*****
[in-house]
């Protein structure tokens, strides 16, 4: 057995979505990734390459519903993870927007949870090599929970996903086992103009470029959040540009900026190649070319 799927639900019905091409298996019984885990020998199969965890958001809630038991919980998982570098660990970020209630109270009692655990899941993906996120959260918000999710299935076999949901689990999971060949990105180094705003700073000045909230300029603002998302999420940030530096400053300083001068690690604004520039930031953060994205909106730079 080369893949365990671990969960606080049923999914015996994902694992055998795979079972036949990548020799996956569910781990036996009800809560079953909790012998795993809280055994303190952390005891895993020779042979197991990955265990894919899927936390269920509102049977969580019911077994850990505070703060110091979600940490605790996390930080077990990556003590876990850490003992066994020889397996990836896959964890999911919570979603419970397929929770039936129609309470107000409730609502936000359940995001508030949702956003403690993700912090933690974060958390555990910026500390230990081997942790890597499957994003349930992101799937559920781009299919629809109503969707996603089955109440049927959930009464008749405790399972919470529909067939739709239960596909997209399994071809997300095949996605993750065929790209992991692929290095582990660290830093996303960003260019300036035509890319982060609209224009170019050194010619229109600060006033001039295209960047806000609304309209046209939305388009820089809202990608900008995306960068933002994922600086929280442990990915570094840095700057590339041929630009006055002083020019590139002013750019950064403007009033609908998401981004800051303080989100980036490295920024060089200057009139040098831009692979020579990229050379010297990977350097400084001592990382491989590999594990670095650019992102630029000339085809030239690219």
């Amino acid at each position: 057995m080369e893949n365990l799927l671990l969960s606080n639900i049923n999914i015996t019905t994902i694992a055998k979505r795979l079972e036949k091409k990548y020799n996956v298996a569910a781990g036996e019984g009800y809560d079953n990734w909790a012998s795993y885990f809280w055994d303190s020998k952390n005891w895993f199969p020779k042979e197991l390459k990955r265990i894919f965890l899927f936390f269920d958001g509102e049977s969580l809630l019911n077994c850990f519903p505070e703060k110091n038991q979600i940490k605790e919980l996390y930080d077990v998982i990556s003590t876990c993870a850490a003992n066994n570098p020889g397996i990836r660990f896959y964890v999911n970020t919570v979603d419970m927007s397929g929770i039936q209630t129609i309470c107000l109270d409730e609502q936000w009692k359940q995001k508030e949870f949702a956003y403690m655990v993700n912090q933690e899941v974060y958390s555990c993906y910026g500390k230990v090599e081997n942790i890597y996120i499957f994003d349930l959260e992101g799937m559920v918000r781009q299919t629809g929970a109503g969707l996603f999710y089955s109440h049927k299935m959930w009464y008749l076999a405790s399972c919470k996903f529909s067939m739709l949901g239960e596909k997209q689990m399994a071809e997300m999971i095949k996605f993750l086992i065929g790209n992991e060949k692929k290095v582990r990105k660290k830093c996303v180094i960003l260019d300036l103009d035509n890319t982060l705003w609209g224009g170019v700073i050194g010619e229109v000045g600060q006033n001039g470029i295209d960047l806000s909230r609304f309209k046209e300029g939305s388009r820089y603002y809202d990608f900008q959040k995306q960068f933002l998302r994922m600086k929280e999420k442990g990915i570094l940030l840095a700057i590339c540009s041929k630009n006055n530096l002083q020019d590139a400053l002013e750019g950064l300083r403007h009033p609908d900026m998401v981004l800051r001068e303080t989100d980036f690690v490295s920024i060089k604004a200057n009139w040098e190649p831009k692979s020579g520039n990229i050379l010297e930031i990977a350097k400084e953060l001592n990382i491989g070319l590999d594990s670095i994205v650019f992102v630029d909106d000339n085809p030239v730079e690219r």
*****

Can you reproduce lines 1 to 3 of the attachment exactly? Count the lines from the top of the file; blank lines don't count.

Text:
[in-house]
């Protein structure tokens, strides 16, 4: 057995979505990734390459519903993870927007949870090599929970996903086992103009470029959040540009900026190649070319 799927639900019905091409298996019984885990020998199969965890958001809630038991919980998982570098660990970020209630109270009692655990899941993906996120959260918000999710299935076999949901689990999971060949990105180094705003700073000045909230300029603002998302999420940030530096400053300083001068690690604004520039930031953060994205909106730079 080369893949365990671990969960606080049923999914015996994902694992055998795979079972036949990548020799996956569910781990036996009800809560079953909790012998795993809280055994303190952390005891895993020779042979197991990955265990894919899927936390269920509102049977969580019911077994850990505070703060110091979600940490605790996390930080077990990556003590876990850490003992066994020889397996990836896959964890999911919570979603419970397929929770039936129609309470107000409730609502936000359940995001508030949702956003403690993700912090933690974060958390555990910026500390230990081997942790890597499957994003349930992101799937559920781009299919629809109503969707996603089955109440049927959930009464008749405790399972919470529909067939739709239960596909997209399994071809997300095949996605993750065929790209992991692929290095582990660290830093996303960003260019300036035509890319982060609209224009170019050194010619229109600060006033001039295209960047806000609304309209046209939305388009820089809202990608900008995306960068933002994922600086929280442990990915570094840095700057590339041929630009006055002083020019590139002013750019950064403007009033609908998401981004800051303080989100980036490295920024060089200057009139040098831009692979020579990229050379010297990977350097400084001592990382491989590999594990670095650019992102630029000339085809030239690219």
């Amino acid at each position: 057995m080369e893949n365990l799927l671990l969960s606080n639900i049923n999914i015996t019905t994902i694992a055998k979505r795979l079972e036949k091409k990548y020799n996956v298996a569910a781990g036996e019984g009800y809560d079953n990734w909790a012998s795993y885990f809280w055994d303190s020998k952390n005891w895993f199969p020779k042979e197991l390459k990955r265990i894919f965890l899927f936390f269920d958001g509102e049977s969580l809630l019911n077994c850990f519903p505070e703060k110091n038991q979600i940490k605790e919980l996390y930080d077990v998982i990556s003590t876990c993870a850490a003992n066994n570098p020889g397996i990836r660990f896959y964890v999911n970020t919570v979603d419970m927007s397929g929770i039936q209630t129609i309470c107000l109270d409730e609502q936000w009692k359940q995001k508030e949870f949702a956003y403690m655990v993700n912090q933690e899941v974060y958390s555990c993906y910026g500390k230990v090599e081997n942790i890597y996120i499957f994003d349930l959260e992101g799937m559920v918000r781009q299919t629809g929970a109503g969707l996603f999710y089955s109440h049927k299935m959930w009464y008749l076999a405790s399972c919470k996903f529909s067939m739709l949901g239960e596909k997209q689990m399994a071809e997300m999971i095949k996605f993750l086992i065929g790209n992991e060949k692929k290095v582990r990105k660290k830093c996303v180094i960003l260019d300036l103009d035509n890319t982060l705003w609209g224009g170019v700073i050194g010619e229109v000045g600060q006033n001039g470029i295209d960047l806000s909230r609304f309209k046209e300029g939305s388009r820089y603002y809202d990608f900008q959040k995306q960068f933002l998302r994922m600086k929280e999420k442990g990915i570094l940030l840095a700057i590339c540009s041929k630009n006055n530096l002083q020019d590139a400053l002013e750019g950064l300083r403007h009033p609908d900026m998401v981004l800051r001068e303080t989100d980036f690690v490295s920024i060089k604004a200057n009139w040098e190649p831009k692979s020579g520039n990229i050379l010297e930031i990977a350097k400084e953060l001592n990382i491989g070319l590999d594990s670095i994205v650019f992102v630029d909106d000339n085809p030239v730079e690219r």